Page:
Grace to you!
This day in history, about 43 years ago, we had one of the most inhuman decisions ever made by any Supreme Court in the world, including the barbaric courts of the Pagan worlds. It is the USA Supreme Court decision, Roe vs. Wade (1973) which legalized abortion. For us in the Church in the USA, we use the day not to celebrate victory but to observe a special day of prayer for the legal protection of unborn children, those babies in the womb who have been denied their equal right as human beings simply because they can’t fight for it; they can’t speak for themselves; they can’t hire an attorney; their organs are still developing and therefore they are the weakest of the weak, the most vulnerable of all humans. They are the ones the Supreme Court decision denied the inalienable right to life.
You may be wondering, why does this matter to me? After all, I am not an abortionist and I am not part of that “pro-choice” propaganda. I wish to share with you some reasons why everybody should be actively involved in praying and working towards the legal protection of the unborn.
First, it is justice for all and one does not exclude the other. It is justice both for the mother and the child as two distinct individuals. The right to life of the baby does not necessarily imply the death of the mother. A consistent ethical principle, which actually glorifies God, works reasonably to protect both lives, even when the one with a less chance of survival dies in a case called the principle of double effect. Justice entails equal rights. What is good for the goose is also good for the gander. What is good for a mother is equally good for the baby.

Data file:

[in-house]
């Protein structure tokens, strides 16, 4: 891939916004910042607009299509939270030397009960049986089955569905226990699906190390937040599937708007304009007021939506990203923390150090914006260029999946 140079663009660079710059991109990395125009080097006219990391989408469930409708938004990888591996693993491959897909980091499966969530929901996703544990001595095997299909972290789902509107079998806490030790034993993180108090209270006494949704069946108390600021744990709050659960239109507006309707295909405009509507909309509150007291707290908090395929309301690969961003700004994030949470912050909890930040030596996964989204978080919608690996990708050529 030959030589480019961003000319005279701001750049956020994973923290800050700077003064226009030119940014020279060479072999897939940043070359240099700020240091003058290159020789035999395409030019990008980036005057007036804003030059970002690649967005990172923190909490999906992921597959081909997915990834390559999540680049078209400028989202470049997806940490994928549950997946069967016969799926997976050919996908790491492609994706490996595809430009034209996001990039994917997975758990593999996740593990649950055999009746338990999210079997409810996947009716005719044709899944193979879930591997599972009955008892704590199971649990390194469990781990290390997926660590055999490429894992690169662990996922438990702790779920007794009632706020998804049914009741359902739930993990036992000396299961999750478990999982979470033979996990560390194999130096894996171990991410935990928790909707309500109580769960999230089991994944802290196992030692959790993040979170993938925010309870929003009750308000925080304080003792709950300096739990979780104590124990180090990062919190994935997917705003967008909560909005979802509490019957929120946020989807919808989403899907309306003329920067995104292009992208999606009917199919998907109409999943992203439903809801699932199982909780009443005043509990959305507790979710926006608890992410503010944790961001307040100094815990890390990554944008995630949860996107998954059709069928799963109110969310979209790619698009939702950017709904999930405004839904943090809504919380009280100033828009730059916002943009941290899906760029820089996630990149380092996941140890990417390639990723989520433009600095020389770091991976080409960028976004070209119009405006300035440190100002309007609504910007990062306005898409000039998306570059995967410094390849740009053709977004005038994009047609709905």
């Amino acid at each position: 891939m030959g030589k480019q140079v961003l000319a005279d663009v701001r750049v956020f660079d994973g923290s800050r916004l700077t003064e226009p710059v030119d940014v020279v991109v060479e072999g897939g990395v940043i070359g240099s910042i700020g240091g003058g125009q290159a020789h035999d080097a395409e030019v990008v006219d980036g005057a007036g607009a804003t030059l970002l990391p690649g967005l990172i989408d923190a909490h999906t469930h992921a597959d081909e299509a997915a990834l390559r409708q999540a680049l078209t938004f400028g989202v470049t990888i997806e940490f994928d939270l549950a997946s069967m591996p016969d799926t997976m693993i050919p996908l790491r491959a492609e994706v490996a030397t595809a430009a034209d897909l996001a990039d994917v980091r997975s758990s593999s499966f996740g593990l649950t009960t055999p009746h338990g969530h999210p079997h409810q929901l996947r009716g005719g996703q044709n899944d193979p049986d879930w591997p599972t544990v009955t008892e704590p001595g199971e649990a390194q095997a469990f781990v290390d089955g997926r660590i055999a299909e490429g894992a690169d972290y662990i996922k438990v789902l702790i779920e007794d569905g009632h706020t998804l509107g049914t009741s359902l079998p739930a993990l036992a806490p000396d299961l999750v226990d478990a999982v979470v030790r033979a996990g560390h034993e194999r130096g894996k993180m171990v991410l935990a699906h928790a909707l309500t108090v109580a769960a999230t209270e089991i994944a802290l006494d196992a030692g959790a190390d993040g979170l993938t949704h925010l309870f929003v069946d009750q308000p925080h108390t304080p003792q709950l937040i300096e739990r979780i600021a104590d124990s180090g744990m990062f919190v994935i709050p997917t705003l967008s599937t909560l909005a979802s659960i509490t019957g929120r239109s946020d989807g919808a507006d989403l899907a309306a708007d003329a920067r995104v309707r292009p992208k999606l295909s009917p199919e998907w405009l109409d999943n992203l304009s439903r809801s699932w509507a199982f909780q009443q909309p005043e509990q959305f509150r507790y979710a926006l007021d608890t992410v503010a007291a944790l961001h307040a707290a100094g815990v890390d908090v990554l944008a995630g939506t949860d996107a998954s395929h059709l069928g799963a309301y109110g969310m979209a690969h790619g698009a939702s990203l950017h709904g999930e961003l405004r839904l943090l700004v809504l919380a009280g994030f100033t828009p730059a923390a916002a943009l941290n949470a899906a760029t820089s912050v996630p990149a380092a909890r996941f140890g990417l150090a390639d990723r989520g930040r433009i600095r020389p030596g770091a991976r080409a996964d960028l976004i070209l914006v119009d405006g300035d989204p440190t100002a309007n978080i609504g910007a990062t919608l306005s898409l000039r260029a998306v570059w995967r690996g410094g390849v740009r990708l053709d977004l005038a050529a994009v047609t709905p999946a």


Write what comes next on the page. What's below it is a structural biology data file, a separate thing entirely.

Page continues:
One may say, well since I am not the mother who wears the shoe and knows where it pinches, why bother? Well, it is like asking if I am not the bully on the street trying to knock down a child, why must I, a passerby, stop the bully? Or why must I make the effort to rescue a dog trapped in a ditch when it isn’t my dog?
In effect, my argument is that injustice could also be done when the just are silent in the face of injustice. For us believers in the Lord Jesus, sin is not only a matter of what we did wrong, what is called commission, but also what good we failed to do, what is called sin of omission. Sin of omission is fueled by an attitude of indifference. It is equally evil to being indifferent to the plight of the poor; indifferent to the plight of the unborn; indifferent to the weak in our midst; indifferent to injustice and murder going on in our communities, and indifferent to violence. I think in the final analysis, God may ask us; “When I needed a voice to speak for my child in the womb, did you speak?”
Peace to those beautiful babies and grace of conversion to the abortionists. Amen.
God love you. God bless you.